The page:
Roberto Smeraldi, head of Friends of the Earth Brazil, said the situation was out of control: "We have a strong concentration of fires, corresponding to more than 10,000 points of fire across a large area of about two million sq km in the southern Brazilian Amazon and Bolivia."

Good luck on when the MSM fills you in on this.

The Tipping Point is past.

Once the Amazon goes up in flames and the Arctic goes ice free as Australia is forced to import wheat.

And then Mexico has to cut the US off as the US "experts" think Alberta can fill the void...

Arkansaw of Samuel L Clemens

Is is time to get into KOOLAID futures?

Approximately two thirds of the global wood harvest goes for fuel. Those who think that lumber producers and pulp mills are the big worry need to look into this factor. The most vulnerable are the forests at the margin of agricultural and grazing land.

Meanwhile, vast stands of pine in the boreal forest of Canada are going through a massive die off due to the mountain pine beetle pestilence. Like a plague of locusts, these things create a background hum as they go about their business. It's natural, I suppose, but the lack of sufficiently cold winters has led to an opportunity for them to have a party, much like our petroleum party.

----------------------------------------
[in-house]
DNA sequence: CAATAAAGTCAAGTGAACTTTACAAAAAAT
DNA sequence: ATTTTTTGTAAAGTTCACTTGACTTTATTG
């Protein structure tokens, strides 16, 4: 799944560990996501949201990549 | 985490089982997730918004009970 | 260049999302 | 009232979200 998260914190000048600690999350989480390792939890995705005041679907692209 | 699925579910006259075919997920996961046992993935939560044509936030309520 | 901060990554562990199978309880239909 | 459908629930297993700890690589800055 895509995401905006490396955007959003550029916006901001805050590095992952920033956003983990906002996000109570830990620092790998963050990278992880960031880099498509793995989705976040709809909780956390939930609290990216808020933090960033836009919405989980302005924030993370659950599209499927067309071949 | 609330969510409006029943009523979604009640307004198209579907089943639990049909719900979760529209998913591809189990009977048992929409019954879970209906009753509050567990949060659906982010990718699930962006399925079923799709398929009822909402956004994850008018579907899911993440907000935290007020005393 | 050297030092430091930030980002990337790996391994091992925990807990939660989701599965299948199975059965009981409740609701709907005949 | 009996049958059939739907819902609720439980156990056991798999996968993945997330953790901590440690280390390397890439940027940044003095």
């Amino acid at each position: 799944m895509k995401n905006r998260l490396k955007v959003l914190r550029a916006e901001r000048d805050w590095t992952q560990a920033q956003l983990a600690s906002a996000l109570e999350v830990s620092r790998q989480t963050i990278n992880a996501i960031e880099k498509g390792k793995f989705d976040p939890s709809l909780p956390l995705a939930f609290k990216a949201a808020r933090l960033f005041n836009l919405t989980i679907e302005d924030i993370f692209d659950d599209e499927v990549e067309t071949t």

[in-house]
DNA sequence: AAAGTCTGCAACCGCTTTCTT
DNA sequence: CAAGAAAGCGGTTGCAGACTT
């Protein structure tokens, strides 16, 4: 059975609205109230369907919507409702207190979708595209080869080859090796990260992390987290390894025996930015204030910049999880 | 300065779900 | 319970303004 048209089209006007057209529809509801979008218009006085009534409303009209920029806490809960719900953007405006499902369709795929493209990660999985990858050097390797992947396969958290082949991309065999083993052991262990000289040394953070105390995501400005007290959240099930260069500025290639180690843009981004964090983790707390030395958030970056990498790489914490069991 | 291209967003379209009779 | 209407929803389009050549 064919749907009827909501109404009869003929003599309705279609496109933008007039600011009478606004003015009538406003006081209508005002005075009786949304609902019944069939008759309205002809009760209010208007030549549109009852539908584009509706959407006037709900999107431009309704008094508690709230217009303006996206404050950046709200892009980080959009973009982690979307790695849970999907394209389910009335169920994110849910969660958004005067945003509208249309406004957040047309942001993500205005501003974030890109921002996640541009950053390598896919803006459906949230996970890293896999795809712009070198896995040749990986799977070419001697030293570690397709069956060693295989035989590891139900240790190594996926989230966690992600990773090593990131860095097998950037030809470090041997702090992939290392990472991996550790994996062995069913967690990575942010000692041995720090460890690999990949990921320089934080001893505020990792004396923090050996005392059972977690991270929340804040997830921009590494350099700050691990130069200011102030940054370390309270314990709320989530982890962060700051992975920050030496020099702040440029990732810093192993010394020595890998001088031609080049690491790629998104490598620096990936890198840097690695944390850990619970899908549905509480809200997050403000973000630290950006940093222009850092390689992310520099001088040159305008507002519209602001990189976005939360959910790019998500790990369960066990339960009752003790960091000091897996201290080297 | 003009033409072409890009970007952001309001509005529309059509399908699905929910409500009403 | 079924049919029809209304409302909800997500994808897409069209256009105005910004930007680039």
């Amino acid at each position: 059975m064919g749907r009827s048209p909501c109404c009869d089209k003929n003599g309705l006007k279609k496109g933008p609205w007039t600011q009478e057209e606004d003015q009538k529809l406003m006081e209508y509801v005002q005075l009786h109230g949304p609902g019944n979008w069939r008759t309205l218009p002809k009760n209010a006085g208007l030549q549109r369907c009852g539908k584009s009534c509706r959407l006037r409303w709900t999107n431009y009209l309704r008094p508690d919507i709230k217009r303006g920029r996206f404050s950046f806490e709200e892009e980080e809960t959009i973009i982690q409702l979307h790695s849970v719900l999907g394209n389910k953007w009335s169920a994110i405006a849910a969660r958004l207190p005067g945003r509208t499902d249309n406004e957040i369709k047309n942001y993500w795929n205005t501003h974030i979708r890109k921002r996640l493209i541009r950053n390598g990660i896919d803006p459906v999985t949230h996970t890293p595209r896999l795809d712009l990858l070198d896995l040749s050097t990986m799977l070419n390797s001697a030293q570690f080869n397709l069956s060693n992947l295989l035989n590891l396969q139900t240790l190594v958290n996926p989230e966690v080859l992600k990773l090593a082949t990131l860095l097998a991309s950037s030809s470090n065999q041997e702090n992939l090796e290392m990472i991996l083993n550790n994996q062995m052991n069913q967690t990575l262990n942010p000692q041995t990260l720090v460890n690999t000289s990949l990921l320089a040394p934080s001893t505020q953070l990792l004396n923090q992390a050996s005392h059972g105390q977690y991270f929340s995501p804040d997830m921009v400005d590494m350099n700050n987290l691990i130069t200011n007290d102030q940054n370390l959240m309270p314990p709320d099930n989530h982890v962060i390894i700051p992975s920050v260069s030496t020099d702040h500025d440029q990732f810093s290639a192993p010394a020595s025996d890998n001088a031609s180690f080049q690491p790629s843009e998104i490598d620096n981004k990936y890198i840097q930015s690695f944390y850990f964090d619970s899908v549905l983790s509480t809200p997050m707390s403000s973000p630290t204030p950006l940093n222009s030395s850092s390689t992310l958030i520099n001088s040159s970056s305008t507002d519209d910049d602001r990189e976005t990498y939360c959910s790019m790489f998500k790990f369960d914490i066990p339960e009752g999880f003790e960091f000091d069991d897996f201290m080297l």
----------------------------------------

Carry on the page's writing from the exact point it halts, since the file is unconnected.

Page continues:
One would expect that the standing dead carcasses would pose a fire risk, but perhaps the lack of needles and such makes it more difficult to get going. There is a huge patch of red forest covering much of the interior of BC that will either rot or burn as there is no market for the timber, especially considering the housing market.